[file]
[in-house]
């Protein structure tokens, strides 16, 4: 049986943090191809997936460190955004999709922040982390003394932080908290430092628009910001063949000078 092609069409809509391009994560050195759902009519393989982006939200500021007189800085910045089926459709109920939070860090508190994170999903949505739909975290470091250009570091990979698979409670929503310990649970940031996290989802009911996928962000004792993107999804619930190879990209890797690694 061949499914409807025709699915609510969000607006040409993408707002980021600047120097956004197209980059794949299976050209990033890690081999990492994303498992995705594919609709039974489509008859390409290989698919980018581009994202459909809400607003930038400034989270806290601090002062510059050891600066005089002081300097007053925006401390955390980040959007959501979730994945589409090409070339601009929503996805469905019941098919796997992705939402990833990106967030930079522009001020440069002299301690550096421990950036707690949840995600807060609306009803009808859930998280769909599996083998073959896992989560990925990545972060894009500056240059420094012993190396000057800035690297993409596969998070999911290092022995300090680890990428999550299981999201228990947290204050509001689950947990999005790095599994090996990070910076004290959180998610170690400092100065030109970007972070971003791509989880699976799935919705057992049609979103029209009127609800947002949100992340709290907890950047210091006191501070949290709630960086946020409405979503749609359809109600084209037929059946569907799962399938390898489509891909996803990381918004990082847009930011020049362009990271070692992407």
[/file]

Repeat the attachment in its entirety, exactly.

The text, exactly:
[in-house]
């Protein structure tokens, strides 16, 4: 049986943090191809997936460190955004999709922040982390003394932080908290430092628009910001063949000078 092609069409809509391009994560050195759902009519393989982006939200500021007189800085910045089926459709109920939070860090508190994170999903949505739909975290470091250009570091990979698979409670929503310990649970940031996290989802009911996928962000004792993107999804619930190879990209890797690694 061949499914409807025709699915609510969000607006040409993408707002980021600047120097956004197209980059794949299976050209990033890690081999990492994303498992995705594919609709039974489509008859390409290989698919980018581009994202459909809400607003930038400034989270806290601090002062510059050891600066005089002081300097007053925006401390955390980040959007959501979730994945589409090409070339601009929503996805469905019941098919796997992705939402990833990106967030930079522009001020440069002299301690550096421990950036707690949840995600807060609306009803009808859930998280769909599996083998073959896992989560990925990545972060894009500056240059420094012993190396000057800035690297993409596969998070999911290092022995300090680890990428999550299981999201228990947290204050509001689950947990999005790095599994090996990070910076004290959180998610170690400092100065030109970007972070971003791509989880699976799935919705057992049609979103029209009127609800947002949100992340709290907890950047210091006191501070949290709630960086946020409405979503749609359809109600084209037929059946569907799962399938390898489509891909996803990381918004990082847009930011020049362009990271070692992407």